"Big League" means different things to different people but here in Oklahoma City, the expression represents the transformative process and collaborative spirit that brings top-tier lifestyle amenities to the community. A few short years ago, not many people would have thought Oklahoma City would be home to one of the top teams in professional basketball, destination of a Marathon that hosts 27,000 runners while raising a million dollars to support the Oklahoma Memorial and of course become home to USA Canoe/Kayak and a World-class paddlesports and rowing venue.
When I started traveling to Oklahoma City four years ago, the public vote for MAPS 3, the continuation of the city's penny sales tax that would fund eight "quality of life" projects including a $60 million investment in the Oklahoma River and bring a whitewater venue to downtown, was just a few weeks away.
The community's enthusiasm and appetite for progress translated to a "yes" for MAPS 3 and a "Big League" opportunity for paddlesports.
The idea of constructing a whitewater river where one does not initially exist is certainly more common today compared to when I started racing in whitewater slalom in the early 1980's. Back then, the idea of paddling on an artificial channel in the U.S. seemed like a distant dream.
Bold vision and hard work led to the development of channels in North Carolina and Maryland but as I didn't spend time at those venues during design and construction, I never understood how these venues really came together. I would see pictures and hear reports in certain phases of construction but without being on the ground, I never gained true focus of the project's final outcome.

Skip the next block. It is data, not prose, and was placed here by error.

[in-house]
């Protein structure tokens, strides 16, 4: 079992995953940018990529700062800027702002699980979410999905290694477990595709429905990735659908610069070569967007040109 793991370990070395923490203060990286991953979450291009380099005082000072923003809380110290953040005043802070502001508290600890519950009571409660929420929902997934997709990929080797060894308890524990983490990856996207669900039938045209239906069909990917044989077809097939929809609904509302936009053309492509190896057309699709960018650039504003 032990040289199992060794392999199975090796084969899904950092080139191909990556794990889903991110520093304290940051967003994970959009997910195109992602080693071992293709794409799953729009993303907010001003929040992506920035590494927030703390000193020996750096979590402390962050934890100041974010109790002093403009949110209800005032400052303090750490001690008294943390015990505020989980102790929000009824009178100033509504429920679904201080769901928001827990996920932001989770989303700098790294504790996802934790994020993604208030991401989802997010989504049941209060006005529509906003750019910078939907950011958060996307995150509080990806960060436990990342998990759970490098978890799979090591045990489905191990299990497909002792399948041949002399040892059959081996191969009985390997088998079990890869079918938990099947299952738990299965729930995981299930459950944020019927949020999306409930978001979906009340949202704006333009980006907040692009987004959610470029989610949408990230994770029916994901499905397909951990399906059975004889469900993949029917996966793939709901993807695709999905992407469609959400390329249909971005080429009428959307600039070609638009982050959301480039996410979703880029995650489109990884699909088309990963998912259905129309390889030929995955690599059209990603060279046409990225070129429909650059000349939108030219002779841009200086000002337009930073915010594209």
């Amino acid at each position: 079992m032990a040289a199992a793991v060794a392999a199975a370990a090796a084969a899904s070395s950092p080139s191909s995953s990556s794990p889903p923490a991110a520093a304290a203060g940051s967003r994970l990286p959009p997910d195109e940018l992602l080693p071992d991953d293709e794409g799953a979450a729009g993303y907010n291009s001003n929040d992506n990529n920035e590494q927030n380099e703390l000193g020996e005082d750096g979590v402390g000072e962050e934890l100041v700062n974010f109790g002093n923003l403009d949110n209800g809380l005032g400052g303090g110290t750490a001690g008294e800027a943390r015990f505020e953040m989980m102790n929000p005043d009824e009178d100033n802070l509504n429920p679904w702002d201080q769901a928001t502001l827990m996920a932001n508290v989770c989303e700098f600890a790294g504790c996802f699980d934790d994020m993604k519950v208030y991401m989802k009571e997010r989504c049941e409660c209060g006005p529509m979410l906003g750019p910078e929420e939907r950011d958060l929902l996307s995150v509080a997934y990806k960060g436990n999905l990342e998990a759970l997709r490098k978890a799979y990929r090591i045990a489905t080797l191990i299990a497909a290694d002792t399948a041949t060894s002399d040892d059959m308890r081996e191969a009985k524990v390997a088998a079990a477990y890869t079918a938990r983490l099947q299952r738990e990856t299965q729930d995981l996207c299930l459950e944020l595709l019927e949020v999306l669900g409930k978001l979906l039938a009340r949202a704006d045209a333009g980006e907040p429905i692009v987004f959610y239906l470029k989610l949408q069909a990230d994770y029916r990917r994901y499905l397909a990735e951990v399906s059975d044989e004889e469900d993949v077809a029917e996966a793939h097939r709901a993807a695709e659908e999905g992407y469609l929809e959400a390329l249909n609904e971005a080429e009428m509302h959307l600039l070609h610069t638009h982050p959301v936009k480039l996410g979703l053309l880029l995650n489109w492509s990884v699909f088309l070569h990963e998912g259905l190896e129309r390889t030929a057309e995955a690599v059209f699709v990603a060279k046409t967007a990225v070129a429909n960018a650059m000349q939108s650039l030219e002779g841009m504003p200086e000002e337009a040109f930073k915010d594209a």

Different story here in Oklahoma City. Check out this short video to see the 1:12 scale model of the Oklahoma City whitewater course - you'll not only get a sense for the actual whitewater but the process driving this incredible project:
With USA Canoe/Kayak's involvement in Oklahoma City's whitewater center, the opportunity to work with Scott Shipley and the Design team has been a fantastic learning experience. First, the standard for navigating through concepts, ideas and details within the talented and diverse group of team members is set high. The design process has been innovative and inclusive yet focused and decisive. Second, having worked at the Oklahoma City Boathouse District for two years now, it's easy for me to see how the end product will fit into the spirit of the venue and the city.
With this project coming into focus, it's exciting to be building Oklahoma City into the near-term plans of our National Slalom Program merging both opportunities for the sport with the progress of Oklahoma City. Therein lies the sweet spot of Big League Whitewater.
Bringing change to an enterprise does not come easy but over the past few months, we've realized critical organizational growth and sustainability at USA Canoe/Kayak. Our relocation to Oklahoma City about a year and half ago was a major turning point for us and our partnership with the Oklahoma City Boathouse Foundation brought shared services in key areas, access to new resources and a venue that represents a bold vision for the sport.
The Oklahoman recently featured a column and video that reports on the latest developments at the Oklahoma River. Just click here --> Impact of the Oklahoma River on USA Canoe/Kayak
As a bonus video, check out Oklahoma City Mayor Mick Cornett's TEDMED speech in Washington, DC this past spring. It captures the spirit and values that have transformed Oklahoma City and invited a culture innovation into our community. (Grateful for the Canoe/Kayak mention, Mr. Mayor - thank you!)